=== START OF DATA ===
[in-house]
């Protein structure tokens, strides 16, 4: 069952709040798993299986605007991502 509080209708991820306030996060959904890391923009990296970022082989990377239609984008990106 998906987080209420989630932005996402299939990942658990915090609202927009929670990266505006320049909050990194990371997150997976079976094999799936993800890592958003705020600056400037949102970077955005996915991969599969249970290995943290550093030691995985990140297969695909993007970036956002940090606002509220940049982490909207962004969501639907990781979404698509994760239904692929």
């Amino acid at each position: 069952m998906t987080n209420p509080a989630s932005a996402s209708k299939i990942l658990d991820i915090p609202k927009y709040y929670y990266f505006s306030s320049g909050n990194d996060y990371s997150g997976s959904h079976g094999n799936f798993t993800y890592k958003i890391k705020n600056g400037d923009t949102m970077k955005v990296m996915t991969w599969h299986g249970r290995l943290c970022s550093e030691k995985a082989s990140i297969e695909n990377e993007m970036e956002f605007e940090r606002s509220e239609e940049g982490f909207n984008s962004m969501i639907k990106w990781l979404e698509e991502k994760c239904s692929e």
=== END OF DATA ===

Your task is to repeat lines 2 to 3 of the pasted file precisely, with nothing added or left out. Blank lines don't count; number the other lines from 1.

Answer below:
């Protein structure tokens, strides 16, 4: 069952709040798993299986605007991502 509080209708991820306030996060959904890391923009990296970022082989990377239609984008990106 998906987080209420989630932005996402299939990942658990915090609202927009929670990266505006320049909050990194990371997150997976079976094999799936993800890592958003705020600056400037949102970077955005996915991969599969249970290995943290550093030691995985990140297969695909993007970036956002940090606002509220940049982490909207962004969501639907990781979404698509994760239904692929």
């Amino acid at each position: 069952m998906t987080n209420p509080a989630s932005a996402s209708k299939i990942l658990d991820i915090p609202k927009y709040y929670y990266f505006s306030s320049g909050n990194d996060y990371s997150g997976s959904h079976g094999n799936f798993t993800y890592k958003i890391k705020n600056g400037d923009t949102m970077k955005v990296m996915t991969w599969h299986g249970r290995l943290c970022s550093e030691k995985a082989s990140i297969e695909n990377e993007m970036e956002f605007e940090r606002s509220e239609e940049g982490f909207n984008s962004m969501i639907k990106w990781l979404e698509e991502k994760c239904s692929e």